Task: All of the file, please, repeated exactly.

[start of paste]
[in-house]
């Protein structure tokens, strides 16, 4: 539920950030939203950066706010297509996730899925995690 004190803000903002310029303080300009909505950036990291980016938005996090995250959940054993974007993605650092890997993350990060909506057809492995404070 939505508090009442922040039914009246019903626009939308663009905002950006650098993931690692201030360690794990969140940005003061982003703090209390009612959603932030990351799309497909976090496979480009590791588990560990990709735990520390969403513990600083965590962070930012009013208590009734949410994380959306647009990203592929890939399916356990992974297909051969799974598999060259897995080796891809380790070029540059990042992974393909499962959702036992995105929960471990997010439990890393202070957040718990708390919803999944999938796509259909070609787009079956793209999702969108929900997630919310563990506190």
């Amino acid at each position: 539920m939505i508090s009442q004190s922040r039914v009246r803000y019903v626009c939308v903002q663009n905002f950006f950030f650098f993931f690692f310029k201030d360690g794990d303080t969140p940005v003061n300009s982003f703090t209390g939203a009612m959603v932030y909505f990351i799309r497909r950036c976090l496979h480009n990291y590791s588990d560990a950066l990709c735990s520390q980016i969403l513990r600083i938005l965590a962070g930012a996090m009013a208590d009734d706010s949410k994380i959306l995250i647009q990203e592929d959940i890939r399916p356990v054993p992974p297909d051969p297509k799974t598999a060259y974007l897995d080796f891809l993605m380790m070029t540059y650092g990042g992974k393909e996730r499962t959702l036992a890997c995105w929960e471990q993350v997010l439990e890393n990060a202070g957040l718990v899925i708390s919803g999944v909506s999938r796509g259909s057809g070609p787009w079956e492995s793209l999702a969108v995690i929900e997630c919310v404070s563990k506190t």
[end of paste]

[in-house]
């Protein structure tokens, strides 16, 4: 539920950030939203950066706010297509996730899925995690 004190803000903002310029303080300009909505950036990291980016938005996090995250959940054993974007993605650092890997993350990060909506057809492995404070 939505508090009442922040039914009246019903626009939308663009905002950006650098993931690692201030360690794990969140940005003061982003703090209390009612959603932030990351799309497909976090496979480009590791588990560990990709735990520390969403513990600083965590962070930012009013208590009734949410994380959306647009990203592929890939399916356990992974297909051969799974598999060259897995080796891809380790070029540059990042992974393909499962959702036992995105929960471990997010439990890393202070957040718990708390919803999944999938796509259909070609787009079956793209999702969108929900997630919310563990506190």
């Amino acid at each position: 539920m939505i508090s009442q004190s922040r039914v009246r803000y019903v626009c939308v903002q663009n905002f950006f950030f650098f993931f690692f310029k201030d360690g794990d303080t969140p940005v003061n300009s982003f703090t209390g939203a009612m959603v932030y909505f990351i799309r497909r950036c976090l496979h480009n990291y590791s588990d560990a950066l990709c735990s520390q980016i969403l513990r600083i938005l965590a962070g930012a996090m009013a208590d009734d706010s949410k994380i959306l995250i647009q990203e592929d959940i890939r399916p356990v054993p992974p297909d051969p297509k799974t598999a060259y974007l897995d080796f891809l993605m380790m070029t540059y650092g990042g992974k393909e996730r499962t959702l036992a890997c995105w929960e471990q993350v997010l439990e890393n990060a202070g957040l718990v899925i708390s919803g999944v909506s999938r796509g259909s057809g070609p787009w079956e492995s793209l999702a969108v995690i929900e997630c919310v404070s563990k506190t």